Palm trees dance above me as the ocean and gated mansions flank my car. All the while, the driver ahead of me dawdles at 30 in a 35. I don’t even mind the snail’s pace, which can only mean one thing: I’m driving down state road A1A.
To travel down A1A is to travel a piece of Florida history. The coastal highway was originally built in the mid-1920s, attracting road trippers to Florida’s coast, and runs from Fernandina Beach south to Key West. I find the stretch between West Palm Beach and Boca Raton particularly enchanting, but then again, I grew up in Boca, and driving up and down the route with my parents was a weekend pastime.
As a kid, you never fully appreciate the beauty of where you grew up, but as an adult who visits home less frequently these days, I want to soak it in every chance I get. Whenever I’m in the area, I insist on doing a cruise down A1A—even just a fragment—to get myself in the proper Florida mindset.
If I’m flying into Palm Beach International Airport, I rent a car before heading east toward the coastal scenic route. The drive to Boca from West Palm Beach is about thirty minutes on I-95, an hour if you take A1A. I can suffer in highway traffic any day—did I mention I live in Atlanta?—and I’m not here for efficiency. Driving down A1A, lush with sea grapes and coconut trees set against a backdrop of grassy dunes and the ocean, gives me a sense of place a concrete-sided highway can’t provide.
Here’s how I make the most of this adventure:
Before I get to A1A, I stop at Ann Norton Sculpture Gardens. The former estate of its namesake artist sits on a prime corner lot across from the Intracoastal in the El Cid neighborhood of West Palm Beach. A riotous collection of palm trees and cycads in varying shades and textures, as well as pollinating plants and orchids, surrounds the Spanish-style dwelling she called home. Paths through the garden reveal towering sculptures crafted by Norton and visiting artists. The house contains a gallery with rotating exhibits in various mediums, and Norton’s sun-filled studio showcases her models and studies. A stroll through the tropical vegetation, especially post-travel, refreshes the mind.
After the gardens, I reach A1A in Palm Beach, located on a barrier island, by connecting to it from a busy thoroughfare. I immediately feel calmer as I turn onto the two-lane road, and the color palette shifts from strip-mall tan to one dominated by sea blues and leafy greens. I’ll never own a mansion, but that doesn’t stop me from stealing glances at the ones on this strip, which range in style from modern office building to Mediterranean estate. Their landscaping may be even more eye-catching than their architecture, with orchids clinging to banyan trees, whose multiple trunks resemble drippy candle wax.
Inevitably, I’m hungry around Lake Worth, where Benny’s on the Beach resides in a beachfront plaza. The no-frills restaurant actually has two locations in the area, but I prefer the one on the pier. If you time it correctly, you can enjoy an alfresco breakfast at high tide with the ocean swirling under you. It’s like dining on a boat, without the rocking. Standouts on the morning menu here include the thick French toast, the hearty veggie omelet, and crispy skillet potatoes topped with corned beef hash.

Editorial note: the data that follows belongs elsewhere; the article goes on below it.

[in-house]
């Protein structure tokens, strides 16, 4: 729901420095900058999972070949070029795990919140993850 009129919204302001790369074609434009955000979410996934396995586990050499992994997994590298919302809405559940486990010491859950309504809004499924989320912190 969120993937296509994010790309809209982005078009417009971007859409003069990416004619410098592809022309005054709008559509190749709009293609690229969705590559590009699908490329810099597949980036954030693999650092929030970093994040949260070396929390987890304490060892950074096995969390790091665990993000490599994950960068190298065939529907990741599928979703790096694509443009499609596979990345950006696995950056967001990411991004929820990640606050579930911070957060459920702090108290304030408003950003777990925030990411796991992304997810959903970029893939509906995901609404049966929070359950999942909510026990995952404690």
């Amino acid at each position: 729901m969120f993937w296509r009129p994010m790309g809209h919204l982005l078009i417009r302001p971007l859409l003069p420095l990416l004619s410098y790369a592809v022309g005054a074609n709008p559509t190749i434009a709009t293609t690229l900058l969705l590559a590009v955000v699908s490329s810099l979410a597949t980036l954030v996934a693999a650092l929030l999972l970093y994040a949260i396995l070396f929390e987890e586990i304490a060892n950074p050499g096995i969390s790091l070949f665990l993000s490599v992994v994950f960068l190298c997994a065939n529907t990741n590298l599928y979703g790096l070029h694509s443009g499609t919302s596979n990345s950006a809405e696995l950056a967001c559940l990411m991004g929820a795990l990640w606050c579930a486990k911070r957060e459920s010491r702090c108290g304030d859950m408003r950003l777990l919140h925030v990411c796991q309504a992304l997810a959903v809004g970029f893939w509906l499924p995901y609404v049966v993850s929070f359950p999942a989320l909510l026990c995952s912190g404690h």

Following the curves of A1A leads me into Ocean Ridge. The diminutive town sits just south of populous Boynton Beach and is home to Ocean Inlet Park. The marina offers ample parking and possible manatee sightings, but I like to stretch my legs on the jetty extending from the beach across the street. People fish along it, and the ocean takes on a blue ombré that shifts in relation to the shore. Most delightful are the pelicans, also hoping to catch a fish, and watching them dive determinedly into the ocean when they spot one is ceaselessly entertaining.
I check into my hotel when I reach Delray Beach. Though Boca is home, staying in Delray Beach allows me ocean proximity in a funky, densely packed beach town. I prefer to stay in the Seagate Hotel & Spa, located on the town’s main drag, Atlantic Avenue, and only a ten-minute walk from the sand. Staying in the upscale hotel affords access to their private beach club with its separate pool and restaurant (though the hotel’s heated lap pool ensconced by palms offers relaxation, too). For dinner, I like to walk a little over a half-mile down Atlantic Avenue to Elisabetta’s, an Italian restaurant with brick-oven pizza, puffy coccoli (savory fried dough) served with whipped ricotta, and wood-fired bread topped with burrata and prosciutto.
Dinner isn’t until later, though, so after dropping my luggage off at the hotel, I return to A1A and drive a few minutes farther south into Boca Raton.
Condominiums populate the landscape here, with ample public beaches in the mix. Red Reef Beach beckons those looking to lay on the shore or get in a quick snorkel on the artificial reefs, named for the red coral that once inhabited the area. The beach charges $35 per day to park in its lot, but if you plan on keeping the visit short, the metered lot across the street is just at $3 per hour. Pulling off here also lets you explore the intracoastal park with its views of yachts and more stunning houses—but look out for the large colony of invasive iguanas.
My final stop after diverging from A1A in Boca is Cote France. The bakery first opened in 1995 in a cozy strip mall but expanded to its current location, a lively shopping center known as Royal Palm Plaza, in 2008. Even after it was sold to new owners, the baguette sandwiches, quiches, and eclairs just hit the spot.
I like to sit on the bakery’s patio among the snowbirds clad in vibrant resort-wear. I don’t know how many more visits I’ll have here, but for now, this is the life.